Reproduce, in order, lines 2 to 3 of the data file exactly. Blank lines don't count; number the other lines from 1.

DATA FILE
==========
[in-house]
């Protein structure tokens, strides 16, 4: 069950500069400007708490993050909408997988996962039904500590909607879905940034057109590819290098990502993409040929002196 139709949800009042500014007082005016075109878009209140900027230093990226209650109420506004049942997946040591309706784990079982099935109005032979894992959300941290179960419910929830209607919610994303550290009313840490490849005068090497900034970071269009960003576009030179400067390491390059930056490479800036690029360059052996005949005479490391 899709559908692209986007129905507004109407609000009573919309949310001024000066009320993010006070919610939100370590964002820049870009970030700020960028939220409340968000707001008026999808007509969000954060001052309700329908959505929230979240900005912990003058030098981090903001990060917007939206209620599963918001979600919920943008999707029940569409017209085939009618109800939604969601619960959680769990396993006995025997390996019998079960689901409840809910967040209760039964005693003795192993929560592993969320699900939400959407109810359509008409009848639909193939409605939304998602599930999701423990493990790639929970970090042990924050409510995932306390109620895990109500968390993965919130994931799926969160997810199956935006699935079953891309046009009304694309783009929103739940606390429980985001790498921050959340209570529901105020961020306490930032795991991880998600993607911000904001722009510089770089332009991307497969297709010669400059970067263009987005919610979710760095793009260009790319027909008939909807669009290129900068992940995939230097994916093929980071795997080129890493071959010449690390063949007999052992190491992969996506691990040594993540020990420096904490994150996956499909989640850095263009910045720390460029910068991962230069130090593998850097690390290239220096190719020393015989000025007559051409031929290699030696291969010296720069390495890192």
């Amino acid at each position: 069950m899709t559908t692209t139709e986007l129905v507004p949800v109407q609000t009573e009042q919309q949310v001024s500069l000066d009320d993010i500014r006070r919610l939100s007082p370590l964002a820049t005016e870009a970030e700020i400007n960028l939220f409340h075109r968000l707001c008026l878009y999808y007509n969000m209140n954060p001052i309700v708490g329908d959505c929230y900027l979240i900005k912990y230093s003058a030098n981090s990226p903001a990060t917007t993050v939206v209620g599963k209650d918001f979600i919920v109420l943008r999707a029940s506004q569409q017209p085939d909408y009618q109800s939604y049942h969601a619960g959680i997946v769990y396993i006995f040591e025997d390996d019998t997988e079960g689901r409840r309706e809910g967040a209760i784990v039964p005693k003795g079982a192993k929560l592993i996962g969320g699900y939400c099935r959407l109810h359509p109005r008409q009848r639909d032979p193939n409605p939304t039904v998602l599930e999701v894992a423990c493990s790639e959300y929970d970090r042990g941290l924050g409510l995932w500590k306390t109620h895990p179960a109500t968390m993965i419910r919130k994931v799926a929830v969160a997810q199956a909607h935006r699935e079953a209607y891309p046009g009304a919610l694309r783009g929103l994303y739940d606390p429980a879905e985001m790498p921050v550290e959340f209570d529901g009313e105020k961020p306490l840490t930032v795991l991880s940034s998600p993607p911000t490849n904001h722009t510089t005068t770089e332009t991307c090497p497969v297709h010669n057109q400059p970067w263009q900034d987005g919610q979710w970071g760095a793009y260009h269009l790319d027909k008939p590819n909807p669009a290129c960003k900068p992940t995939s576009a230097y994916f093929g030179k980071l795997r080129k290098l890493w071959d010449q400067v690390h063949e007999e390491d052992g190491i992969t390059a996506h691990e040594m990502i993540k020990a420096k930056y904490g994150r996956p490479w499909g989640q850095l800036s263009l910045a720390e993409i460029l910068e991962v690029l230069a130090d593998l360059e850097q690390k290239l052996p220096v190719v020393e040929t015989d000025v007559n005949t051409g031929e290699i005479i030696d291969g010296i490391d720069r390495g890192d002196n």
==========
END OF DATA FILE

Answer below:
């Protein structure tokens, strides 16, 4: 069950500069400007708490993050909408997988996962039904500590909607879905940034057109590819290098990502993409040929002196 139709949800009042500014007082005016075109878009209140900027230093990226209650109420506004049942997946040591309706784990079982099935109005032979894992959300941290179960419910929830209607919610994303550290009313840490490849005068090497900034970071269009960003576009030179400067390491390059930056490479800036690029360059052996005949005479490391 899709559908692209986007129905507004109407609000009573919309949310001024000066009320993010006070919610939100370590964002820049870009970030700020960028939220409340968000707001008026999808007509969000954060001052309700329908959505929230979240900005912990003058030098981090903001990060917007939206209620599963918001979600919920943008999707029940569409017209085939009618109800939604969601619960959680769990396993006995025997390996019998079960689901409840809910967040209760039964005693003795192993929560592993969320699900939400959407109810359509008409009848639909193939409605939304998602599930999701423990493990790639929970970090042990924050409510995932306390109620895990109500968390993965919130994931799926969160997810199956935006699935079953891309046009009304694309783009929103739940606390429980985001790498921050959340209570529901105020961020306490930032795991991880998600993607911000904001722009510089770089332009991307497969297709010669400059970067263009987005919610979710760095793009260009790319027909008939909807669009290129900068992940995939230097994916093929980071795997080129890493071959010449690390063949007999052992190491992969996506691990040594993540020990420096904490994150996956499909989640850095263009910045720390460029910068991962230069130090593998850097690390290239220096190719020393015989000025007559051409031929290699030696291969010296720069390495890192």
């Amino acid at each position: 069950m899709t559908t692209t139709e986007l129905v507004p949800v109407q609000t009573e009042q919309q949310v001024s500069l000066d009320d993010i500014r006070r919610l939100s007082p370590l964002a820049t005016e870009a970030e700020i400007n960028l939220f409340h075109r968000l707001c008026l878009y999808y007509n969000m209140n954060p001052i309700v708490g329908d959505c929230y900027l979240i900005k912990y230093s003058a030098n981090s990226p903001a990060t917007t993050v939206v209620g599963k209650d918001f979600i919920v109420l943008r999707a029940s506004q569409q017209p085939d909408y009618q109800s939604y049942h969601a619960g959680i997946v769990y396993i006995f040591e025997d390996d019998t997988e079960g689901r409840r309706e809910g967040a209760i784990v039964p005693k003795g079982a192993k929560l592993i996962g969320g699900y939400c099935r959407l109810h359509p109005r008409q009848r639909d032979p193939n409605p939304t039904v998602l599930e999701v894992a423990c493990s790639e959300y929970d970090r042990g941290l924050g409510l995932w500590k306390t109620h895990p179960a109500t968390m993965i419910r919130k994931v799926a929830v969160a997810q199956a909607h935006r699935e079953a209607y891309p046009g009304a919610l694309r783009g929103l994303y739940d606390p429980a879905e985001m790498p921050v550290e959340f209570d529901g009313e105020k961020p306490l840490t930032v795991l991880s940034s998600p993607p911000t490849n904001h722009t510089t005068t770089e332009t991307c090497p497969v297709h010669n057109q400059p970067w263009q900034d987005g919610q979710w970071g760095a793009y260009h269009l790319d027909k008939p590819n909807p669009a290129c960003k900068p992940t995939s576009a230097y994916f093929g030179k980071l795997r080129k290098l890493w071959d010449q400067v690390h063949e007999e390491d052992g190491i992969t390059a996506h691990e040594m990502i993540k020990a420096k930056y904490g994150r996956p490479w499909g989640q850095l800036s263009l910045a720390e993409i460029l910068e991962v690029l230069a130090d593998l360059e850097q690390k290239l052996p220096v190719v020393e040929t015989d000025v007559n005949t051409g031929e290699i005479i030696d291969g010296i490391d720069r390495g890192d002196n």